What I was saying earlier, I think in your absence, Congressman, was that we're prepared to examine with great seriousness and put into place with great seriousness other measures, and we're not ruling anything in or out.
    The one clarification I would like to make is that the four small measures which I had announced a number of weeks ago did not affect the outer wall of sanctions at all. They were completely separate from it. The outer wall is basically composed of measures which forbid the entry of the Federal Republic of Yugoslavia from joining the United Nations and any U.N. organization, the IMF, the World Bank, and so on. We do not have full diplomatic relations with the FRY, and the way things are going I think it's going to be a long time before anything like that ever happens. What we did propose were some very small measures, with some symbolic importance granted, which unfortunately had to be withdrawn because of the beastly actions, the despicable actions that the FRY took.
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    Now I should say that when I talked to President Milosevic—I guess it's now a little over 2 weeks ago—I said to him that he was basically at a fork in the road. And he had two choices: either he could proceed along the path to which we had potentially begun to put him by the announcement of these new measures. And that path, through good behavior, positive measures involving Kosovo, involving internal democratization, handing over indicted war criminals inside the country, resolution of state succession issues, and continued cooperation on Bosnia Dayton implementation, would mean that they could reintegrate with the outside world.
    But the other path, I said, was that if they undertook violence in Kosovo and undertook repression in Kosovo further than that which they had already had, and did not reverse the situation urgently, it would mean dire circumstances for their future. So he was under no illusion and could not have been under any illusion about the seriousness with which the U.S. Government was approaching these issues.
    I also warned him that we were concerned about the information that we had developed about a police buildup that we saw. We informed our allies about this, we urged that all governments approach him. Some governments thought we were over-reacting. Well, I think circumstances show that we knew what we were doing. It took a week, but we were right. And I warned him that we knew this was happening, and I warned him that he better stand down immediately. So the result is going to be that if this situation is not changed, over the course of coming days, the United States, and we certainly hope our allies will join us, wants to approach this with much severer measures and rapidly.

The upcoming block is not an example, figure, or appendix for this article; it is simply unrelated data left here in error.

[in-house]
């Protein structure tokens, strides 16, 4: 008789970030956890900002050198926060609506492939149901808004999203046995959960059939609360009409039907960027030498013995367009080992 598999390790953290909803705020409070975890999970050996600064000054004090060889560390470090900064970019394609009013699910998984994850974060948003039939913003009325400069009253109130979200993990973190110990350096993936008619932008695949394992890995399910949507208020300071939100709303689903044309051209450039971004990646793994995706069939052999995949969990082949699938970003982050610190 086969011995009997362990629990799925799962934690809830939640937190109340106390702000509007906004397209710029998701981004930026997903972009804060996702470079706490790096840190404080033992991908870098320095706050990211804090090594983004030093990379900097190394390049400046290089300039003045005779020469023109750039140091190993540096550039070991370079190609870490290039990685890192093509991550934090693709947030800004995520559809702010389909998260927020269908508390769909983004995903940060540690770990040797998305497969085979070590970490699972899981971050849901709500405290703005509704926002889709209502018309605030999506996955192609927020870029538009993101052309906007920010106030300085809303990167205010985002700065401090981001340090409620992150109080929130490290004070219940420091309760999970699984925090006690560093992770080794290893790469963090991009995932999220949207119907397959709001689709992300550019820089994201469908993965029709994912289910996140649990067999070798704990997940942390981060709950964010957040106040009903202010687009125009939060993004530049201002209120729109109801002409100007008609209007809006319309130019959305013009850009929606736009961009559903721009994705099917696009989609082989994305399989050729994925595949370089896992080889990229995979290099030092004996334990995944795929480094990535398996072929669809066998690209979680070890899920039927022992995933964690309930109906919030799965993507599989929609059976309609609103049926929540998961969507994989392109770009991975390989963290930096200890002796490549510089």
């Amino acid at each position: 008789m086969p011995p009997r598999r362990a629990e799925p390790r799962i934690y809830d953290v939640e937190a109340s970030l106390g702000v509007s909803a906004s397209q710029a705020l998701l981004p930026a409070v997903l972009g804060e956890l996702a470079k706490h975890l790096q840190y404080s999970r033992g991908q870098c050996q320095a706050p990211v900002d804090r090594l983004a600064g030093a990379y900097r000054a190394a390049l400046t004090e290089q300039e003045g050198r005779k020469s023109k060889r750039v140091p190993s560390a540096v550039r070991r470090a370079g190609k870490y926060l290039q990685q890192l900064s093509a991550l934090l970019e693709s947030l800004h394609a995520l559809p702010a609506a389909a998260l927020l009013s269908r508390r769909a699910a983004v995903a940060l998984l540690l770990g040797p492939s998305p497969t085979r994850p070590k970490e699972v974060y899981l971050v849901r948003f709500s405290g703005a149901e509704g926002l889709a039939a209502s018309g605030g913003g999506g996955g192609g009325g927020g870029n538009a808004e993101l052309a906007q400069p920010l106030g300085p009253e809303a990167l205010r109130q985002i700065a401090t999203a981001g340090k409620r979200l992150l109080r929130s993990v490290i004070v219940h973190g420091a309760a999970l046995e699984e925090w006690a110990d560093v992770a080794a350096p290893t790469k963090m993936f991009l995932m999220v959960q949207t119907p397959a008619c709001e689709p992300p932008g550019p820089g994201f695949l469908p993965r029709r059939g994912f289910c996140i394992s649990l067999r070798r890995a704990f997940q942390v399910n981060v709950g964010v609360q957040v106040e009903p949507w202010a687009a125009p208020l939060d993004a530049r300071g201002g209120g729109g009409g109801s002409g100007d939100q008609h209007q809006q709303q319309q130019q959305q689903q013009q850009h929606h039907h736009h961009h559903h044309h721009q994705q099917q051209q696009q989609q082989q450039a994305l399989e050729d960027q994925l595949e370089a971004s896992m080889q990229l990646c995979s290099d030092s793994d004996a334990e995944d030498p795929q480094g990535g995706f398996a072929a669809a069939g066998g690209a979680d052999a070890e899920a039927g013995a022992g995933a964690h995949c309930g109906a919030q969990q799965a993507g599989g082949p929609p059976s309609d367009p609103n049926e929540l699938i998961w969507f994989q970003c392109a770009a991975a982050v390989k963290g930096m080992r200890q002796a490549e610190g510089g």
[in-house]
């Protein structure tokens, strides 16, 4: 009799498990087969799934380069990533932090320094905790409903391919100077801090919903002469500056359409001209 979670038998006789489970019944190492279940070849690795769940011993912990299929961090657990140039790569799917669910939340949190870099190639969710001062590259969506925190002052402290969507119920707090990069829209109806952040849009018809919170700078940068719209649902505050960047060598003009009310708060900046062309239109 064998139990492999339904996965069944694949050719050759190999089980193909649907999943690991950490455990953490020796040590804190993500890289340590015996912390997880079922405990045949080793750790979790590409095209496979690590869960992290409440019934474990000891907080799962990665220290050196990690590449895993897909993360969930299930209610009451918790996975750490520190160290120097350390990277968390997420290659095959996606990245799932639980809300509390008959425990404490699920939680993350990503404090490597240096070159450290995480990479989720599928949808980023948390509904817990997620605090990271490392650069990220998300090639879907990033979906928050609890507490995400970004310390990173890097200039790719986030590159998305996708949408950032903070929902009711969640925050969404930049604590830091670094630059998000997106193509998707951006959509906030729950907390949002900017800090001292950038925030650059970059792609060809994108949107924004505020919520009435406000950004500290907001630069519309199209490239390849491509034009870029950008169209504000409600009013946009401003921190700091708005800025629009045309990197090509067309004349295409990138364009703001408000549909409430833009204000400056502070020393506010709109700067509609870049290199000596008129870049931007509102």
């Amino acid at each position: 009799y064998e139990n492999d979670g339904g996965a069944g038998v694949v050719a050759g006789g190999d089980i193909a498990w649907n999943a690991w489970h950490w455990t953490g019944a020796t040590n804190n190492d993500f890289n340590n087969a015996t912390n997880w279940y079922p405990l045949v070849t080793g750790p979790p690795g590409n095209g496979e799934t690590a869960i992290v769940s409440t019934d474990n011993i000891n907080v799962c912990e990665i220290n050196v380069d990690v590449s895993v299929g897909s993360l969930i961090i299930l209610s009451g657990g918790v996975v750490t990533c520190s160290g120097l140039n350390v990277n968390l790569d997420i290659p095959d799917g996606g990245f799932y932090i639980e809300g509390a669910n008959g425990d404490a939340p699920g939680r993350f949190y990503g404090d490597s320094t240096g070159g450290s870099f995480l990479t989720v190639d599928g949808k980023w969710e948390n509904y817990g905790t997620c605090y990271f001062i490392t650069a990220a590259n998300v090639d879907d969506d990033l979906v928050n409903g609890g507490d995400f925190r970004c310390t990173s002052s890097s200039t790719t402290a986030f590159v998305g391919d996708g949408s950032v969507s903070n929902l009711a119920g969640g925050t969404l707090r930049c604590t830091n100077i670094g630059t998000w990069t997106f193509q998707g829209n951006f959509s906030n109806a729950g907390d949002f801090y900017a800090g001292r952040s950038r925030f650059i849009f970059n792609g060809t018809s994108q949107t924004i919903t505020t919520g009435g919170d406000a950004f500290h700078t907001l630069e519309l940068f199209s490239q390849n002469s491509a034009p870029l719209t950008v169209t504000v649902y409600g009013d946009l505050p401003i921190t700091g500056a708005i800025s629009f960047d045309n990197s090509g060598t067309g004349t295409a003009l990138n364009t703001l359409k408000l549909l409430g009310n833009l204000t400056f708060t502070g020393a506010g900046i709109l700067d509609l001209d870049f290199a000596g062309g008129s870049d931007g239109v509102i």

Mr. ENGEL. Thank you. I just want to add, I know my time is up, that I feel it is so important to reiterate the ''Christmas warning'' that President Bush made and President Clinton, upon taking office, reiterated. I just feel that it is so important. All the words have been good, the rhetoric has been good. We know in the past that trying to get a little bit of a backbone with some of our European allies hasn't always been so easy. I just worry about Milosevic testing this down the line to say, OK, we've had our rhetoric but we really have to back it up with strong action. If it means the U.N. forces in Macedonia across the border have to be renewed and beefed up and enhanced, than I think we ought to do that. But I think every step possible, and not ruling out the possibility of, as you say, ''nothing ruled in or ruled out,'' of military action if he doesn't stop this because if we don't intervene now, we're going to see a much greater tragedy down the road. Thank you, Mr. Chairman.
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    Chairman GILMAN. Thank you, Mr. Engel. I think that the response you solicited from Ambassador Gelbard is important for the record, and reassuring from my point of view.
    Mr. GELBARD. Thank you.
    Chairman GILMAN. The gentleman from California, Mr. Campbell, is recognized for 5 minutes.
    Mr. CAMPBELL. Thank you, Mr. Chairman. I'd just like to make a quick comment to Ambassador Gelbard and Under Secretary Slocombe before going to my questions, and that is just to let you know that I have the highest regard for you both personally, and for the difficulty of the job that you have, and your effectiveness in carrying out. And though we disagree on which agency of our government, under the Constitution, should have authority to commit troops overseas, it does not in the slightest lessen my admiration for each of you and what you've accomplished.
    Under Secretary Slocombe, you gave some numbers at the start regarding IFOR to SFOR to the new proposal?
    Mr. SLOCOMBE. Yes.
    Mr. CAMPBELL. By the way does it have an acronym?
    Mr. SLOCOMBE. We intend, at least my understanding is, that NATO intends to maintain the same name.
    Mr. SLOCOMBE. Partly because it turns out to cost a million dollars to repaint all the trucks and reorder stationary.